OH Gent =





Soph =





S. Vitalini et al. / Phytochemistry 72 (2011) 1371–1378

Table 2 Volatiles of different plant parts of Primula spectabilis sampled by SPME. Constituents


Isopentyl alcohol Pentyl alcohol Ethyl isovalerate 2-Heptanone Anisole a-Thujene a-Pinene b-Pinene 6-Methyl-5-hepten-2-one Myrcene 6-Methyl-5-hepten-2-ol Octanal p-Methyl anisole p-Cymene Limonene 1,8-Cineole Benzyl alcohol c-Terpinene cis-Linalool oxide (furanoid) trans-Linalool oxide (furanoid) ortho-Guaiacol 2-Nonanone 1-Undecene Methyl benzoate n-Undecane Linalool Nonanal 2,6-Dimethylphenol Phenylethyl alcohol p-Ethyl anisole cis-Verbenol Veratrole (1,2-dimethoxybenzene) 1-Nonanol cis-Linalool oxide (pyranoid) 4-Terpineol a-Terpineol Methyl salicylate n-Dodecane Decanal trans-Carveol Isobornyl formate Isobornyl acetate Dihydroedulan IA 2-Undecanone n-Tridecane Undecanal Myrtenyl acetate Methyl 2,6-dihydroxybenzoate b-Elemene Sativene n-Tetradecane Methyl eugenol Dodecanal Longifolene b-Caryophyllene b-Gurjunene a-Guaieme Aromadendrene (E)-b-farnesene a-Humulene (E)-geranylacetone (E)-b-ionone b-Selinene Valencene a-Selinene n-Pentadecane (E,E)-a-farnesene 7-epi-a-Selinene d-Cadinene Caryophyllene oxide 1-Hexadecene Ethyl laurate n-Hexadecane

735 756 856 891 919 932 937 982 987 992 994 1003 1022 1027 1032 1035 1036 1062 1075 1090 1091 1092 1094 1095 1100 1101 1104 1106 1110 1120 1143 1150 1173 1175 1179 1193 1194 1200 1206 1218 1233 1287 1290 1293 1300 1308 1328 1386 1390 1392 1400 1402 1409 1410 1420 1433 1438 1442 1454 1455 1457 1486 1488 1493 1495 1500 1505 1515 1523 1583 1591 1596 1600

Primula spectabilis Leaves

Whole flowers



14.5 0.4 0.9 0.3 0.3 4.4 – – 1.1 0.5 0.4 – 0.4 – 0.6 0.9 – – 2.2 2.7 – 1.1 – – – 8.7 – – – 23.7 – 17.7 – 0.3 – 0.3 – – – – – – 0.2 0.5 – – – – 1.1 0.4 – 0.4 – 0.7 6.7 1.3 0.3 – 0.5 0.6 – – 0.3 – 0.5 – 0.4 – – – – 0.2 –

– – – – – – 46.0 0.9 1.8 1.0 – 0.7 – 0.1 2.6 0.1 0.9 1.3 – tr 2.7 – 0.1 0.8 – 1.3 2.5 – 0.8 – – – tr – tr – 16.3 0.9 2.2 – – 0.9 – – 0.5 tr 0.4 1.0 0.5 – 1.5 – tr – 2.5 – – 0.2 – – 1.0 0.9 – 1.4 – 0.8 0.5 – – – – – 1.4

– – – – – – 35.7 0.2 1.6 0.5 – – – – 2.4 0.2 1.1 1.0 – – 3.2 – – 1.6 – 1.7 2.2 – 1.5 – – – tr – 0.1 – 27.1 0.5 2.3 – – 0.7 – – 0.4 0.1 0.1 0.8 tr – 0.8 – tr – 1.4 – – – – – 0.7 1.4 – 1.6 – 0.6 0.7 – – – tr – 2.1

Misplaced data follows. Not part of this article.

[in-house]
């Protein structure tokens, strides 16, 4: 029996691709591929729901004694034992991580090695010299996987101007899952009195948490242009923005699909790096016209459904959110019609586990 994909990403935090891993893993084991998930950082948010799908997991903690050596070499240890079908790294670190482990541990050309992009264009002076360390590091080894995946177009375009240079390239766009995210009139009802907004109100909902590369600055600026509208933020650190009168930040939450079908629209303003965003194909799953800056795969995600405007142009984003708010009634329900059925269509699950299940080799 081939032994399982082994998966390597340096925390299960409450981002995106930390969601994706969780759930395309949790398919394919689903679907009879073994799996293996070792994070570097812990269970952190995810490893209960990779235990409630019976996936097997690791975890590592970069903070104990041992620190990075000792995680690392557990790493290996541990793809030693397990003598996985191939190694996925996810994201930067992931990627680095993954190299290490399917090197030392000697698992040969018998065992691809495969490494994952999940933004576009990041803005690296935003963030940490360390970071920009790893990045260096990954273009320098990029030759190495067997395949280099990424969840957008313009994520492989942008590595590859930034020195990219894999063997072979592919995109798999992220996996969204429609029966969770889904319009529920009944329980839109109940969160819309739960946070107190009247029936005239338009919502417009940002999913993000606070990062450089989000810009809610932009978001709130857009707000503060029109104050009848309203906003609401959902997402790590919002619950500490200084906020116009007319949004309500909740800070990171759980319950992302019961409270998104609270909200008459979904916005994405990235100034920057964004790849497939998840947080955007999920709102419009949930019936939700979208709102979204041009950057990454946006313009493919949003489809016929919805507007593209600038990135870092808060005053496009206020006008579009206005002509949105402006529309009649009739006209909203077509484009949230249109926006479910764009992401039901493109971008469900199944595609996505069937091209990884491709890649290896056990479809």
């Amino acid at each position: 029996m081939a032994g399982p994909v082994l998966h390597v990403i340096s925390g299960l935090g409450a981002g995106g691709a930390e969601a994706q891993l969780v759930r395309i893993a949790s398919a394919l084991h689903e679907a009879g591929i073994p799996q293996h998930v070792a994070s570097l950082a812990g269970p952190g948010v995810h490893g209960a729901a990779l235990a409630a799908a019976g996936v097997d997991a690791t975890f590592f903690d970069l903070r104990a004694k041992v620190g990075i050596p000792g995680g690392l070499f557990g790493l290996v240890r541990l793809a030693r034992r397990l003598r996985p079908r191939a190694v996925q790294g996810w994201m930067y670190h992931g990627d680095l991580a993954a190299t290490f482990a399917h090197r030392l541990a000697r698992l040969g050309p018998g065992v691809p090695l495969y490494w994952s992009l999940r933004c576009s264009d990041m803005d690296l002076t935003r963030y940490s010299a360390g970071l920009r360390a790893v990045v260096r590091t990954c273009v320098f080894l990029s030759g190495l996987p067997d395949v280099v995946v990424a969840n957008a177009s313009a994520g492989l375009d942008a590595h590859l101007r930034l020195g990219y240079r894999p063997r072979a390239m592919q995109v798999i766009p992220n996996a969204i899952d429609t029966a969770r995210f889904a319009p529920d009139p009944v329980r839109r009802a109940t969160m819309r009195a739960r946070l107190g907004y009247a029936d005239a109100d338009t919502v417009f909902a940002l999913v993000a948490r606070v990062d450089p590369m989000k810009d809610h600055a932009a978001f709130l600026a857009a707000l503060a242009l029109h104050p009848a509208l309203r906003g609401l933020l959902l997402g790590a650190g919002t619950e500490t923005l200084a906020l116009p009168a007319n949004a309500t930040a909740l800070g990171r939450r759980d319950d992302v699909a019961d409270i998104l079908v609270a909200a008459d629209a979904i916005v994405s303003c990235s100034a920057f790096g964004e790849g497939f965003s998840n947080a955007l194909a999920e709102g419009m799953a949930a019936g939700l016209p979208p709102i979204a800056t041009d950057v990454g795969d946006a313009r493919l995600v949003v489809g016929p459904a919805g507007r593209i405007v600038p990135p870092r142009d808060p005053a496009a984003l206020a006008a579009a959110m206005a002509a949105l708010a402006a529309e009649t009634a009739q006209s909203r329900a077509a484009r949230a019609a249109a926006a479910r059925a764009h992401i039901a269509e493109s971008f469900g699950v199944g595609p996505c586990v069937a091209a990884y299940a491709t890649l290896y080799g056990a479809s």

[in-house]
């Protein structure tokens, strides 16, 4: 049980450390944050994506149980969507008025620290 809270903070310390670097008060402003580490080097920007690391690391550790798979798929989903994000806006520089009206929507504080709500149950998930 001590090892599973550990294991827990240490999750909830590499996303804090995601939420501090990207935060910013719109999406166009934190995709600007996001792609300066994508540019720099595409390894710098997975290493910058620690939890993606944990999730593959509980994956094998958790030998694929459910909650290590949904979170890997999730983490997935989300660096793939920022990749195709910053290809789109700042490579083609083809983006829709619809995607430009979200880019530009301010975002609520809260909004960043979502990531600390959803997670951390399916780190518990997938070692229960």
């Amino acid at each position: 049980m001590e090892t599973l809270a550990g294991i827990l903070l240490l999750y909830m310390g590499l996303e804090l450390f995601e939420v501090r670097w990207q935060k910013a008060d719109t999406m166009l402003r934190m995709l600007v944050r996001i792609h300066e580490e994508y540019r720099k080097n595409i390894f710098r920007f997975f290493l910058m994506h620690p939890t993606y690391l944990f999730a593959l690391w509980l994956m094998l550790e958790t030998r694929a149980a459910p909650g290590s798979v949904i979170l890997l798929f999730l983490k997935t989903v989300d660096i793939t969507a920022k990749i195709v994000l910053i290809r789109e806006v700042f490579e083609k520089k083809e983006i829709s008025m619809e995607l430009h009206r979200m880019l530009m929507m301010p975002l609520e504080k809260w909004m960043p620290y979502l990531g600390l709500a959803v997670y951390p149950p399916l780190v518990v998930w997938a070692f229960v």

– – – – – – 28.6 1.2 – 0.4 – – – – 0.8 5.9 – – 0.6 2.4 – – 3.2 – 0.4 – 0.5 0.5 – – 0.5 – 3.1 – 2.6 – 0.3 0.7 0.4 0.2 0.5 – – – 1.0 – – – 0.9 – 2.8 – 0.7 – 9.0 – – 4.4 – 0.3 0.1 – – 0.1 – – – 0.5 0.7 1.3 1.0 – 0.2


S. Vitalini et al. / Phytochemistry 72 (2011) 1371–1378 Table 2 (continued) Constituents


Longiborneol Tetradecanal n-Heptadecane Methyl myristate n-Octadecane Hexadecanal Sandaracopimara-8(14),15-diene epi-13-Manoyl oxide Monoterpene hydrocarbons Oxygenated monoterpenes Sesquiterpene hydrocarbons Oxygenated sesquiterpenes Diterpenes Non-terpene derivatives Total identified

1601 1613 1700 1730 1800 1842 1962 2012

Primula spectabilis Leaves

Whole flowers



0.3 – – 0.4 – – – – 5.5 15.1 12.8 0.3 0 62.5 96.2

– – 0.9 – 0.2 tr – – 51.9 3.7 5.1 0.0 0.0 36.9 97.6

– 0.1 1.4 – 0.6 – – – 31.0 12.8 15.8 1.3 0.0 34.1 96.4

– 0.4 18.6 – 0.2 – 0.1 0.5 31.0 3.4 2.7 0.0 0.6 49.5 95.6

anomeric carbon (d 72.1) and the large coupling constant of its proton doublet (J = 10.1 Hz) supported the hypotesis of a C-glycosidic link. The position of this link was established at C-8 of luteolin through the downfield shift experienced by this carbon atom (about 11 ppm) and by HMBC experiments. The latter experiment also permitted the arabinose moiety to be placed on the 7-OH. Therefore, 1 was identified as luteolin 7-O-a-arabinofuranosyl-8C-glucopyranoside (Table 1). Compound 2 was obtained as a pale yellowish powder that appears on TLC as a yellow spot after treatment with Naturstoffreagenz A-PEG. The negative ESI–MS spectrum returned a quasimolecular peak [M–H]– at 401 m/z, corresponding to the molecular formula C20H18O9, supported also by elemental analysis (see Section 4). The 13C NMR spectrum showed 18 signals, sorted by DEPT experiments into 8 CH, 1 CH2 and 9 quaternary C. The 1 H NMR spectrum obtained in DMSO-d6 was very similar to that of compound 1, besides the presence of two 2-protons doublets (J = 8.8 Hz) centred at d 6.77 and 7.66, indicating a 40 -substitution on ring B of the flavonoid nucleus. The flavonoid unit was then recognized as a substituted apigenin. Further resonances were present between d 4.91 and the water signal that partially overlapped them. From the 13C NMR spectrum and the very small coupling constant of the anomeric proton, the sugar moiety was identified as a-arabinofuranose. Through HMBC experiments, a-arabinofuranose was found to be connected via a C-glycosidic linkage to C-6 of apigenin. Therefore, 2 was identified as apigenin 6-C-a-arabinofuranoside (Table 1). Besides 1 and 2, a flavone and three flavonols (3–6) already known in Primula genus were isolated (Gluchoff-Fiasson et al., 1997; Guanghou and Leong, 2004; Kamara et al., 2003; Siciliano et al., 2004). On the basis of these results, a characteristic flavonoid profile for this species was evidenced (Table 1). P. spectabilis stores 6-C-, 8-C- and 3-O-glycosides of apigenin, luteolin, kaempferol and quercetin in its vacuoles; the sugar moieties were glucose, arabinose and mono- and disaccharides based on these sugars. In addition 7,30 ,40 -tri-O-methylquercetin (7) was identified in the exudate.